10.08.14. Birdlog (Hen Harrier Day)
The blustery wind with insistent rain abated on several occasions. At one point during late afternoon when the sun shone, you could be forgiven for thinking it was all hype until it started again.
But it was the tail end of a tropical storm so the reality was a temperature of only 13c with a WNW 6-7 and at times horizontal driving rain. It did feel like 2c and very cold with hands failing to operate. All the same us intrepid souls braved the elements and were rewarded with 2 Ruddy Shelduck off Frodsham Score. The two RS’d’s have been in the area for a week now and with new arrivals arriving in the country it appears that the usual summer immigration is already underway. A mixed flock of 1000 Black-tailed Godwit and Curlew added to the watch here.
Observer and images: Tony Broome.
I braved the heavy rain, windy conditions and elephantine reeds growing over the path for a walk along the causeway to the Weaver Bend starting from Redwall Reedbed and turning back after the bend itself. By far the highlight was a juvenile Greenshank on the bend near the lozenge-shaped island with a small group of Black-tailed Godwit, 52 Redshank, 2 Common Sandpiper and a Little Ringed Plover.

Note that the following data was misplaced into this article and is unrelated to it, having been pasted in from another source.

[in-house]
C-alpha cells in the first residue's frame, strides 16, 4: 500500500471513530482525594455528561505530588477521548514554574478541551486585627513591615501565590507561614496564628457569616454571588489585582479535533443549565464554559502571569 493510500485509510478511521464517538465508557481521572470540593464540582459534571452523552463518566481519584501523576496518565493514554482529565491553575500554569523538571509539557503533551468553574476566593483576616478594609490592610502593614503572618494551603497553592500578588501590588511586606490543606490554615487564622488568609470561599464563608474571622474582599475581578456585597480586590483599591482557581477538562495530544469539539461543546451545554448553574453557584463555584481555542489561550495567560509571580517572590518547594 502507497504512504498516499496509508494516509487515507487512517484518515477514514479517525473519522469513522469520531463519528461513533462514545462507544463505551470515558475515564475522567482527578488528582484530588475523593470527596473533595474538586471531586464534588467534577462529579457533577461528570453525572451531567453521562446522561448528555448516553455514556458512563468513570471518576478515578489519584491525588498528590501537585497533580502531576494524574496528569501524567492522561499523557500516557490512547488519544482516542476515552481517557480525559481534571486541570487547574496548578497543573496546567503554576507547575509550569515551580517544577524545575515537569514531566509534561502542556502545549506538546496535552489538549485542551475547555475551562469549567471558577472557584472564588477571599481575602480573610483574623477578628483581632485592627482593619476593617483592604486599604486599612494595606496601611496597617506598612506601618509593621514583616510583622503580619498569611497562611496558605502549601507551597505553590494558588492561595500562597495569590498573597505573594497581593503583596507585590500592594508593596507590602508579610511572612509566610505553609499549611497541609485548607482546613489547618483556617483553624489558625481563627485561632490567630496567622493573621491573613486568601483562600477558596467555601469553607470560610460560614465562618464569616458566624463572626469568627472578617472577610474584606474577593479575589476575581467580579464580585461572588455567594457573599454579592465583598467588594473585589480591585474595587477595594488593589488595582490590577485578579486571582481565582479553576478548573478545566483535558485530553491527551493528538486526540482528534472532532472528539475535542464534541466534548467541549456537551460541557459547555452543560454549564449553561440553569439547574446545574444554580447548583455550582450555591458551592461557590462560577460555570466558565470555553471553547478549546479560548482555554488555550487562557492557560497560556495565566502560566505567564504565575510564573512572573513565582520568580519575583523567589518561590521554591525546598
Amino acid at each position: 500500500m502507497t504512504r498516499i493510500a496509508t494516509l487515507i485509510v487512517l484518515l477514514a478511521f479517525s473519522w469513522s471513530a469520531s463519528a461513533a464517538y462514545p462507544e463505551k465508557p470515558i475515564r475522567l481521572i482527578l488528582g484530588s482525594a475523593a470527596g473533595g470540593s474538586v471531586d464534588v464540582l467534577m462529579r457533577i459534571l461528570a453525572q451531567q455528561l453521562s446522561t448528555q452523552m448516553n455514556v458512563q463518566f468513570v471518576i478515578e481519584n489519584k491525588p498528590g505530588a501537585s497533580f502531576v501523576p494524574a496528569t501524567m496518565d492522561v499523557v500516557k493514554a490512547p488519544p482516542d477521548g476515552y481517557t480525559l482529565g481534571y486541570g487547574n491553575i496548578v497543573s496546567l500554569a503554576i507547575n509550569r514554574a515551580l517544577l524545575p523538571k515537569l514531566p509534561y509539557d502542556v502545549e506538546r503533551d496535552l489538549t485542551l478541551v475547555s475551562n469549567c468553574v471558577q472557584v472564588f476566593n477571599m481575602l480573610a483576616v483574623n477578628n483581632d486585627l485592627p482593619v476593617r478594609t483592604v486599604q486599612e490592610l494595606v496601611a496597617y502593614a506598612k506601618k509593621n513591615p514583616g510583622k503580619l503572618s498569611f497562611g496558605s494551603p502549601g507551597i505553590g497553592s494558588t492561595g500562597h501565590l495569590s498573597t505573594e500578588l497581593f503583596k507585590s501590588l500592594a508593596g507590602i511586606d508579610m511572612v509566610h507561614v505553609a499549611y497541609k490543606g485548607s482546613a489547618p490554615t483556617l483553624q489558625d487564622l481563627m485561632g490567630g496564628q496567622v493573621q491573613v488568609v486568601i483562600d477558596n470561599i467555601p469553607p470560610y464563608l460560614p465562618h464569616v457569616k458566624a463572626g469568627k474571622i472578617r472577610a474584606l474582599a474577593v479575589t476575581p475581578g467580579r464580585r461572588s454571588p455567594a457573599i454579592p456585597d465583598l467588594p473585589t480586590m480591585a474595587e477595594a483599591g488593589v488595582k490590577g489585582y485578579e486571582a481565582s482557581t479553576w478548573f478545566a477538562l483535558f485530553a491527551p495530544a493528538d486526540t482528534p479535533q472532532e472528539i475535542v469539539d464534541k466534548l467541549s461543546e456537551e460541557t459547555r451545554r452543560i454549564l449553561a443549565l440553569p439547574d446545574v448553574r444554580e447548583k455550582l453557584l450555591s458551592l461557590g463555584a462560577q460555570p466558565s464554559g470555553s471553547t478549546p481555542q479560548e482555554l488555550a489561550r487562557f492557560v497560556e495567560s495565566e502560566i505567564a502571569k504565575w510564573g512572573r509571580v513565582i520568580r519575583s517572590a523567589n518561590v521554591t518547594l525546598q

Further upriver and c400 Black-tailed Godwit were on the small marsh bordering the Weaver Estuary (out towards (‘the Corner’). A Little Egret flapped low upriver past Redwall Reedbed at 10.30
Hirundines were forced down by the weather with c500 Sand Martin and c100 Swallow, while 21 Swifts appeared from the north after the first burst of torrential rain petered out. They then lingered for a while.
With only an hour left I went to No.6 tank for the high tide with low expectations. It has been quite poor on my recent visits. As soon as I got out of the car I could hear the same or another Greenshank flying around somewhere. Up at the tank I could immediately see quite a big flock of small waders so I settled in for a proper high tide. The tail end of Hurricane Bertha and the heavy rain must have driven the tide a bit higher and forced some of the birds off the estuary.
There were 405 Dunlins and 88 Ringed Plovers (one chick joined the flock). I scanned through them pretty carefully but I couldn’t find anything different. It was very enjoyable because the light was good and the birds were reasonably close.
The Greenshank I saw on the bend was there between about 11.00 and 11.40. I heard it at No.6 at about 12.05 but by the time I got up to the tank it had gone.
Observer and top image: John Spottiswood.